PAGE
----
I never cared for "Presidents' Day."  I like things on the days they are meant to be, like Ash Wednesday, Ascension Thursday, and Epiphany on January 6.  Before we had this contrived February week off from school, ostensibly to save heating costs resulting from the "Energy Crisis" of the mid-1970s, we celebrated Lincoln's Birthday on February 12 and Washington's on February 22.  And something tells me no one gives a second thought to either of these men — or any other president, for that matter — as they observe a "winter break."  So let me say something about our 16th president, Mr. Lincoln, in honor of his birthday — albeit one week late!
 I do so because of the ever-increasing division in this country, putting people at odds with one another over everything from M&M candy to Balloons in the sky.  Lincoln, of course, had to deal with the aftermath of the Civil War.  His famous second inaugural address immortalized words we need to hear today as then, engaged as we are in an Uncivil War in this country.  And like then, religious claims are often made to bolster our own views and disparage those of our "enemies."  Listen to what the president had to say about the opponents of his time:
Both read the same Bible and pray to the same God and each invokes His aid against the other. It may seem strange that any men should dare to ask a just God's assistance in wringing their bread from the sweat of other men's faces but let us judge not that we be not judged. The prayers of both could not be answered; that of neither has been answered fully. The Almighty has His own purposes….With malice toward none with charity for all with firmness in the right as God gives us to see the right let us strive on to finish the work we are in to bind up the nation's wounds, to care for him who shall have borne the battle and for his widow and his orphan —  to do all which may achieve and cherish a just and lasting peace among ourselves and with all nations. (Second Inaugural; March 4, 1865).
Mr. Lincoln would be assassinated 41 days later by someone who could not relinquish his malice.  It was Good Friday, April 15, 1865.  He died the following morning on Holy Saturday.  Rather than rejoice that Easter Sunday, the nation was plunged into mourning, at least among those who could muster charity for all, including their former enemy.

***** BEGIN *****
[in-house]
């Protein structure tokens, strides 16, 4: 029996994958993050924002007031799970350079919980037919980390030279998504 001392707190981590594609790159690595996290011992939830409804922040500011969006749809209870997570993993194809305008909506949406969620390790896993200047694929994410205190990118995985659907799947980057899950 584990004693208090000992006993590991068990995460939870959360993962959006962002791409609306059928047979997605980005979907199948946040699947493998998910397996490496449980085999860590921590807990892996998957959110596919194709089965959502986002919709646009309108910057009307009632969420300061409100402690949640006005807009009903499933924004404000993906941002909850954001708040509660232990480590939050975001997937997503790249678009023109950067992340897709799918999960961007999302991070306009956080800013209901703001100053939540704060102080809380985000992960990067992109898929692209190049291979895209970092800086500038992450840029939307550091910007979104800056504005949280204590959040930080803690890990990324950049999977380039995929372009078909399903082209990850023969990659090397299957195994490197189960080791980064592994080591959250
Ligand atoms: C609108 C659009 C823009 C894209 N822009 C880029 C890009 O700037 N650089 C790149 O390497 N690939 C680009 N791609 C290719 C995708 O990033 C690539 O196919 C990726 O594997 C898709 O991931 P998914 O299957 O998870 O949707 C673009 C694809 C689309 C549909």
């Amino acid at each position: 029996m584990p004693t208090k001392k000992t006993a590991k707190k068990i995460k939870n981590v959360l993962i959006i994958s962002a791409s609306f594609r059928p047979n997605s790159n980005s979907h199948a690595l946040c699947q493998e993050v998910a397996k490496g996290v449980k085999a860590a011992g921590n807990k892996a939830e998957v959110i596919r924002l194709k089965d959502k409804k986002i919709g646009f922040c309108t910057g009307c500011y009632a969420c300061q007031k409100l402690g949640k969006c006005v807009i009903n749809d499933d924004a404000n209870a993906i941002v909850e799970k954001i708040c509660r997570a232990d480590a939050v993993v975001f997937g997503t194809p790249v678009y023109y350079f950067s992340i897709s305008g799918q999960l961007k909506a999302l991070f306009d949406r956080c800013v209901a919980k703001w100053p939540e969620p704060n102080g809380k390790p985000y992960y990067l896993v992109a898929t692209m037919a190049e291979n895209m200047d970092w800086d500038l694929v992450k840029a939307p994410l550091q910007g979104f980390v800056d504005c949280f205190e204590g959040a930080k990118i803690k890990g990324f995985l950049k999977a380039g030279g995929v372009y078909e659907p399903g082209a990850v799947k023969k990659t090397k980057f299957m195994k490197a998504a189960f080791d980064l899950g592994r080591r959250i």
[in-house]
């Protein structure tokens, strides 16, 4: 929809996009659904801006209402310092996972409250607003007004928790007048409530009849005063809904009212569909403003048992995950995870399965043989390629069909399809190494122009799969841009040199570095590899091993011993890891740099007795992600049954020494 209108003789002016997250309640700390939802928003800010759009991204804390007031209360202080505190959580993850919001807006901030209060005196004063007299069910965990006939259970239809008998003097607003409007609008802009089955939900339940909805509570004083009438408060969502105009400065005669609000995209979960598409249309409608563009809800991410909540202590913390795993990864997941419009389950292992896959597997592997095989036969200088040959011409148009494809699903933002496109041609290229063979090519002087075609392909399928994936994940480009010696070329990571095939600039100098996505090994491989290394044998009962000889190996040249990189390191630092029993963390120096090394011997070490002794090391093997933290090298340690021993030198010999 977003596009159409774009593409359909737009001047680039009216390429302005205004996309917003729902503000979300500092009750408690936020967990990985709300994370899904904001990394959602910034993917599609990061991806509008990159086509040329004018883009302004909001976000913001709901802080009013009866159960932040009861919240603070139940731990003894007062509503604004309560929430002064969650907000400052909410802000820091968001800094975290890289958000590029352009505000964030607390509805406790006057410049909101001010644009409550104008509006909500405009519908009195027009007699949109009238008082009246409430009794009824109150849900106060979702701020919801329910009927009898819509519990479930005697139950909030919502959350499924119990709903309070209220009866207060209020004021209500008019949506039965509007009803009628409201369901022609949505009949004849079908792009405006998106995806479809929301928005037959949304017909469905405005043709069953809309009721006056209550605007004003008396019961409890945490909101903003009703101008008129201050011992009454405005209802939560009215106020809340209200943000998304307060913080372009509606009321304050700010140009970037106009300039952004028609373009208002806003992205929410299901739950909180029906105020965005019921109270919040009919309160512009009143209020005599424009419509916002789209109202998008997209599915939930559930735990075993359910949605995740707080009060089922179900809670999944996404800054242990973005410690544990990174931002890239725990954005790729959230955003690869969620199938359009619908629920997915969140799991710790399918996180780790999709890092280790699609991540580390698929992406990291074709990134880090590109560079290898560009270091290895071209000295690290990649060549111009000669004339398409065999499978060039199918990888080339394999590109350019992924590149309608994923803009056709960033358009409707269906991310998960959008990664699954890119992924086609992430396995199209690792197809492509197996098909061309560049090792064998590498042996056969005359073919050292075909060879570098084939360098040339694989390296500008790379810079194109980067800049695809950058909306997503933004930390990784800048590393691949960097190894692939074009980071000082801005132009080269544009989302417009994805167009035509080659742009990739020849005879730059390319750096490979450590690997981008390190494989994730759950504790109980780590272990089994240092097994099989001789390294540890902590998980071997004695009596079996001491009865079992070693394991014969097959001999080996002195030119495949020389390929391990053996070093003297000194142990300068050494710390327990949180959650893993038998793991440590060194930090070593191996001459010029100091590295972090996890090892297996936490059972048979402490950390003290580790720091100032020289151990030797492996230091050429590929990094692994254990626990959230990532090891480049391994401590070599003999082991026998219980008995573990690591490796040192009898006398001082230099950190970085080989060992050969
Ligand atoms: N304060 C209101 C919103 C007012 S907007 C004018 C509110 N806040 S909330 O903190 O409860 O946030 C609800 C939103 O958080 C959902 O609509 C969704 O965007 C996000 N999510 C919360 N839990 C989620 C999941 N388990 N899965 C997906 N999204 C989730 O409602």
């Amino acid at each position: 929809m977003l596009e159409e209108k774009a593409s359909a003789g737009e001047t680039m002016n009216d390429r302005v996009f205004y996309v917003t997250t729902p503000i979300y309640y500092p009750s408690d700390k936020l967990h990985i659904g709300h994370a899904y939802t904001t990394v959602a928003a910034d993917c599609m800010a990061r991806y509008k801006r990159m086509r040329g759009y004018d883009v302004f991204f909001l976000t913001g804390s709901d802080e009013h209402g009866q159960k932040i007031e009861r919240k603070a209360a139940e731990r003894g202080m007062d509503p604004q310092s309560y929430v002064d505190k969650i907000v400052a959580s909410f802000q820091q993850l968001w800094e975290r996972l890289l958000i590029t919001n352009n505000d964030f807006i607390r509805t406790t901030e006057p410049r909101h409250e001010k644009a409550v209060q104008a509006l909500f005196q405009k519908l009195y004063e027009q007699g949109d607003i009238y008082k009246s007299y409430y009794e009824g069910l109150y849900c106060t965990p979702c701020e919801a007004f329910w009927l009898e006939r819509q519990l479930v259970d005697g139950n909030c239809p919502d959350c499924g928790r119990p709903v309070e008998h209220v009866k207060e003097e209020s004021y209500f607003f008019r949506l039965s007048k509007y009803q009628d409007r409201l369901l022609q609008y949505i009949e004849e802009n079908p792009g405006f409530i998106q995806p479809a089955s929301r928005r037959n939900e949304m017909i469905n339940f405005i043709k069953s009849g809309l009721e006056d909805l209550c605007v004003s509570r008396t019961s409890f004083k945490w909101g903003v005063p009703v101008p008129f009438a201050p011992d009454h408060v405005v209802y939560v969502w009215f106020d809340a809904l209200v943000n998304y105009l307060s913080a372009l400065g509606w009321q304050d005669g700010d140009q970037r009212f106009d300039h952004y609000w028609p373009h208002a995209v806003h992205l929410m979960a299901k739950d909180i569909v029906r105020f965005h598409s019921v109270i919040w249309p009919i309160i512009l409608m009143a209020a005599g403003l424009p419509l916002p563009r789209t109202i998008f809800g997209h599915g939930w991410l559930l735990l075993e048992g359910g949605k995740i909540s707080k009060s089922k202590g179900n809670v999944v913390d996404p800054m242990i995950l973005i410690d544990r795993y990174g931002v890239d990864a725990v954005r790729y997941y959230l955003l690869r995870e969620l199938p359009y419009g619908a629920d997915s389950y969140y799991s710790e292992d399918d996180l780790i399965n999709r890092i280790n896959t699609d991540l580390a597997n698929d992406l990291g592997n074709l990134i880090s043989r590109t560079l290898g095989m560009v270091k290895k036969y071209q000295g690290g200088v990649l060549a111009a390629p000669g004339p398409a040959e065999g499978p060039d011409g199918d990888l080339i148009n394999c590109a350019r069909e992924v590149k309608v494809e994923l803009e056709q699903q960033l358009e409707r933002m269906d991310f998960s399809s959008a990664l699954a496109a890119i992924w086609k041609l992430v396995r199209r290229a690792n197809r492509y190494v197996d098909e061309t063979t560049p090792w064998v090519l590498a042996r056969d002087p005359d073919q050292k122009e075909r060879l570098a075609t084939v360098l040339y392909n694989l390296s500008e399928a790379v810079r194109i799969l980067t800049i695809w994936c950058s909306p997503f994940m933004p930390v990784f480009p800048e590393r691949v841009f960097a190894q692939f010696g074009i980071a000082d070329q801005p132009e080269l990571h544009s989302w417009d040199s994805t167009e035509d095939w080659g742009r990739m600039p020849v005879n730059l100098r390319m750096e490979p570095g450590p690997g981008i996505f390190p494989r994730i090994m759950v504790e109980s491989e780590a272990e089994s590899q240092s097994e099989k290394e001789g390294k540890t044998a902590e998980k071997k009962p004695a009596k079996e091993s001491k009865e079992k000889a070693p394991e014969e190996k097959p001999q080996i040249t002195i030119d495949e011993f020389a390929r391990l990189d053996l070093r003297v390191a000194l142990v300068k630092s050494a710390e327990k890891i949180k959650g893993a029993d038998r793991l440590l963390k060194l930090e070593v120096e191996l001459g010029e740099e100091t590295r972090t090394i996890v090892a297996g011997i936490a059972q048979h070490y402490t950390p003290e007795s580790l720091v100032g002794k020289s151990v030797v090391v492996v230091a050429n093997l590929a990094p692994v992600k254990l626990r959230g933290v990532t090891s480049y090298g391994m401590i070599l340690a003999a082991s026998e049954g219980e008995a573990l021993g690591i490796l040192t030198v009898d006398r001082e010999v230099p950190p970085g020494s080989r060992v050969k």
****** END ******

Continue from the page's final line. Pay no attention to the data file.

Closer to our own time, April of 1947, but with no less hatred toward "the enemy," Rudolf Höss (pronounced like "hearse") who built and served as Commandant of Auschwitz where 1 in 6 Jews died during the Shoah (Holocaust) was hanged in that very the concentration camp.  A one-time lapsed Catholic, he returned to the faith prior to his execution.  The priest who heard his confession and gave him Communion reported that he accepted “full responsibility" and how he "knelt in the middle of his cell, weeping.”  In a letter to his children, he wrote, "The biggest mistake of my life was that I believed everything faithfully which came from the top, and I didn’t dare to have the least bit of doubt about the truth of that which was presented to me.”  He concluded by noting how he had ignored his conscience and his misgivings about what was happening under his authority, urging his children, “In all your undertakings, don’t just let your mind speak, but listen above all to the voice in your heart.” (Aleteia; January 26, 2023)

            It is not my intention here to say anything about the justice of the sentence meted out to him or to the four co-conspirators who were hanged for the Lincoln assassination.  I tell these stores because we are also living in a time of "legacy" hatreds most notably between Russians and Ukrainians though renewed hostilities between Israelis and Palestinians and the perpetrators and victims of violence in the United States are also relevant.    About the first of these, I have been impressed by Siobhan Heekin-Canedy — an American ice dancer granted Ukrainian citizenship to compete with her partner from that country in the 2014 Winter Olympics.  She writes,  

           I sympathize with Ukrainians who have stopped speaking Russian, but I am trying to teach my 2-year-old daughter the language. To some, this might seem like hypocrisy or weakness; however, I believe there is something distinctly Catholic about this approach….We are tasked with upholding moral truth and calling sinners to repentance, but also with embracing humility, forgiving the sins of our enemies and removing the planks from our own eyes. To those with only a superficial understanding of the Catholic faith, the both/and character of Catholicism may seem confusing; in reality, it beautifully reflects the love of an all-powerful God who entered the world as a helpless infant.

This kind of witness is particularly needed in the United States, where the both/and approach has been largely abandoned. Many Americans shun friends with whom they disagree on important issues. Many of us make sweeping moral judgments of others without bothering to understand their reasoning. We argue fiercely with family and friends, only to belatedly discover that our disagreement was not a clash of fundamental values, but a difference in which newspaper we read that morning. The notion that decent people might disagree, even when presented with the same information, is no longer a mainstay of our supposedly pluralistic society. Putting the “both/and” of our Catholic faith into practice has the power to remind all Americans that we can be people of deep moral conviction while seeking to understand, and even see goodness in, those who do not share all our conclusions. (America; January 27, 2023)